InSight Fails Research Mission on Mars Surface


The InSight observation vehicle, which was commissioned in 2018 to investigate the interior details of the Martian soils and the planet’s core, did not reach the desired target and became unusable after 500 trials as a result of soil accumulation on it.

NASA sent the observation vehicle called InSight to space in 2018, and after 6 months, the vehicle successfully landed on Mars. The purpose of InSight was to measure the temperature of the red planet and study the soil details. NASA aimed to drill holes 5 meters deep into the planet with InSight’s drilling efforts.

Despite hundreds of attempts, InSight was unable to dig a hole at the desired depth and collect sufficient data. After 500 failed attempts, NASA announced that InSight gave up and became unusable due to clumping dirt.

The aim was to probe the depths of the planet to find traces of life.

The InSight project was designed to help scientists identify water ice that could be linked to microscopic life and could produce fuel and food. Designed by the German Aerospace Center, this observation station was placed on Mars by NASA to provide information about the interior details of the Martian soil.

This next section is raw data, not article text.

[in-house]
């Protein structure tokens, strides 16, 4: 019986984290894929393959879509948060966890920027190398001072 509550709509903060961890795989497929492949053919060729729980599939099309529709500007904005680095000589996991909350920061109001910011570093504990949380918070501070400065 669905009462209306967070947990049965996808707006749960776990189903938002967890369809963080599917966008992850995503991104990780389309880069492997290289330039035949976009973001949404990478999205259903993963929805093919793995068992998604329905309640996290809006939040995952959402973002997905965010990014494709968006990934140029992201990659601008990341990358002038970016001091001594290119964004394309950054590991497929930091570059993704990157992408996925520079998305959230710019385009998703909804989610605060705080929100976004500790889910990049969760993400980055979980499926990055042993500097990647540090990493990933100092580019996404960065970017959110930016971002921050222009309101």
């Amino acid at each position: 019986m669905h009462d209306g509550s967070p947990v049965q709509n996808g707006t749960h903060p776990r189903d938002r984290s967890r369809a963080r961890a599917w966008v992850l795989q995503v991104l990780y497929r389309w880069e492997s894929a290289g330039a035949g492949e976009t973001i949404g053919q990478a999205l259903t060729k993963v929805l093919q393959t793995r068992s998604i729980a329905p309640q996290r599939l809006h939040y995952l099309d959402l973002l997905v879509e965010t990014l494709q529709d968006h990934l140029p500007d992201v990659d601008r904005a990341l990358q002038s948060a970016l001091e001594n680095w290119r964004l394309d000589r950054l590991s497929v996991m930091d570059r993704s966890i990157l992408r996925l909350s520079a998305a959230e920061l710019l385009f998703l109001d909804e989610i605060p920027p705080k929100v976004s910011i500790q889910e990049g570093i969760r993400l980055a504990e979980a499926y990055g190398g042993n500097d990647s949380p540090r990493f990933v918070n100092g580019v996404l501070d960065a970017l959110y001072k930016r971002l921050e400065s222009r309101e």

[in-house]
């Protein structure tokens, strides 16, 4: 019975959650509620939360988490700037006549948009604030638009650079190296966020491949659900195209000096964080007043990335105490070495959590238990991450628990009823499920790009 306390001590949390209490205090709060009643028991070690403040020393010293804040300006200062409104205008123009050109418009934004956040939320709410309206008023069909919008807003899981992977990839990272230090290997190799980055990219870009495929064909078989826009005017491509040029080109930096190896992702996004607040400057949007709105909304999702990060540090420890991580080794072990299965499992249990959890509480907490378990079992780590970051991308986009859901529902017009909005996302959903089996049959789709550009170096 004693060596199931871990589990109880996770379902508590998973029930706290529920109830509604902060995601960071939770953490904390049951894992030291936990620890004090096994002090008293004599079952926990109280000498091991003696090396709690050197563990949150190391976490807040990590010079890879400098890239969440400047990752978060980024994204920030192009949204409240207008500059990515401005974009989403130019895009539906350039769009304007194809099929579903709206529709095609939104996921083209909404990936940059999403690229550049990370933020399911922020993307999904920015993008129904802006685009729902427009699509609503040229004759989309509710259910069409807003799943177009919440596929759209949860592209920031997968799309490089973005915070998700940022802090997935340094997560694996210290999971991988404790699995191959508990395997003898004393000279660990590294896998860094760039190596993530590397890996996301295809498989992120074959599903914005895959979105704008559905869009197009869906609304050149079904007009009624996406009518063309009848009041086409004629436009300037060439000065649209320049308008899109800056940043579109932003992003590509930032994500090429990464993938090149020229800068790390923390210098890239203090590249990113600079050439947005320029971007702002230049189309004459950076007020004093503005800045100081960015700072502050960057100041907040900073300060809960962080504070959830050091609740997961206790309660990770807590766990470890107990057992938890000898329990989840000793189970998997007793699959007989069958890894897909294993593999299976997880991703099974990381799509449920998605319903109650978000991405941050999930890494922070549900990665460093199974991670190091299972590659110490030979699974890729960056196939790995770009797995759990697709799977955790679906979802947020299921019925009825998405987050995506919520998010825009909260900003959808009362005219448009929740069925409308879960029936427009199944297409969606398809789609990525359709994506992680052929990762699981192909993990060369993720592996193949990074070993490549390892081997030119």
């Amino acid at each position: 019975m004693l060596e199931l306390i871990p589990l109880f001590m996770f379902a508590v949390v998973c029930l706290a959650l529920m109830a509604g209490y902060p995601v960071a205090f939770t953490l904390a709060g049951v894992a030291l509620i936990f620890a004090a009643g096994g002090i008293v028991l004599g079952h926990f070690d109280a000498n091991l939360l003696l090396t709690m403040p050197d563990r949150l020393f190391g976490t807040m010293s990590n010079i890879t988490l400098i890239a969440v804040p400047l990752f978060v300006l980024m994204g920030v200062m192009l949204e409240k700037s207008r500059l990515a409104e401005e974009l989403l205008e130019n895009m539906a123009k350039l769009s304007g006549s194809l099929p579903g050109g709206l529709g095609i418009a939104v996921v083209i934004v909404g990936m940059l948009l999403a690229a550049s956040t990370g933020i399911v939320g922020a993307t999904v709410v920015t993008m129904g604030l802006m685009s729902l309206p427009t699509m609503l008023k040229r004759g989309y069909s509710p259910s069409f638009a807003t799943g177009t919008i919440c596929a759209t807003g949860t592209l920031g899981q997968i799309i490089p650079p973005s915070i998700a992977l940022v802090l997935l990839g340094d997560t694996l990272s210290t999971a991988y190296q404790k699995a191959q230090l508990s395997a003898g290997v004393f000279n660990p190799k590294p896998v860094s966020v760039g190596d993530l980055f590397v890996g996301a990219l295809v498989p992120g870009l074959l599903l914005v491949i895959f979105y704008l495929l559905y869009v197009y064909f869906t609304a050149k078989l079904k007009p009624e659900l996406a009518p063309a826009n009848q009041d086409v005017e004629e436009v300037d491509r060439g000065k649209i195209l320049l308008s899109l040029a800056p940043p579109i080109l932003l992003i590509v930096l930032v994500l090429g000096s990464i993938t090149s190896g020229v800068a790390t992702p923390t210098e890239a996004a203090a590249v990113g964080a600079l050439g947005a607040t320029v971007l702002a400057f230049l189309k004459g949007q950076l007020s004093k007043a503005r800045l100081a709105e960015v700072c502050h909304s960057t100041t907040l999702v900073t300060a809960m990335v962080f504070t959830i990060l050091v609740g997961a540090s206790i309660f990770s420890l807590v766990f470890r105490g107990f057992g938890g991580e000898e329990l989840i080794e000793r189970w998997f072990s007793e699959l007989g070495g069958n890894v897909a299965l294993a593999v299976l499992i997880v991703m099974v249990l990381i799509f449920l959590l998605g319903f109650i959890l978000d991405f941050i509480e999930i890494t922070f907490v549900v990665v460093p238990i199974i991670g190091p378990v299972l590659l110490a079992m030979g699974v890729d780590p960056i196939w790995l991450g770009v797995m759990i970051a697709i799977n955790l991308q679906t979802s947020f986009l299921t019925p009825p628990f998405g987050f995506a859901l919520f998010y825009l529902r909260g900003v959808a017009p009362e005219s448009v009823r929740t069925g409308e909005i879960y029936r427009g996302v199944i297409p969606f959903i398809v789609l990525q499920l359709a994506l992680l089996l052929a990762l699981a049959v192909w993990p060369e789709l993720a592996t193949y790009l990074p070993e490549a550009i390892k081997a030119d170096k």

After InSight landed on the red planet, it began to obtain detailed data about Mars’ seismology. The data showed that the temperature in the lower regions of Mars was 13 degrees. InSight, which could not reach the depths of Mars in drilling, became unusable due to the strange soil structure of the planet with the last attempt on January 9, 2020.

Although the project failed, InSight will continue to operate on Mars to obtain data on seismology. The Perseverance spacecraft will land on the planet to accompany InSight in February, thus laying the foundations of space’s first meteorological network.

Tilman Spohn, one of the biggest names at the beginning of the project, spoke as follows; “We did everything we could, but Mars and our hero mole InSight just didn’t match.” At the same time, the following statements were made in the post on NASA InSight’s official Twitter account; “For my team, this was an extremely difficult decision to take. We have done everything we can to solve this problem for a year and a half. We decided to carry our experiences to the next projects. “


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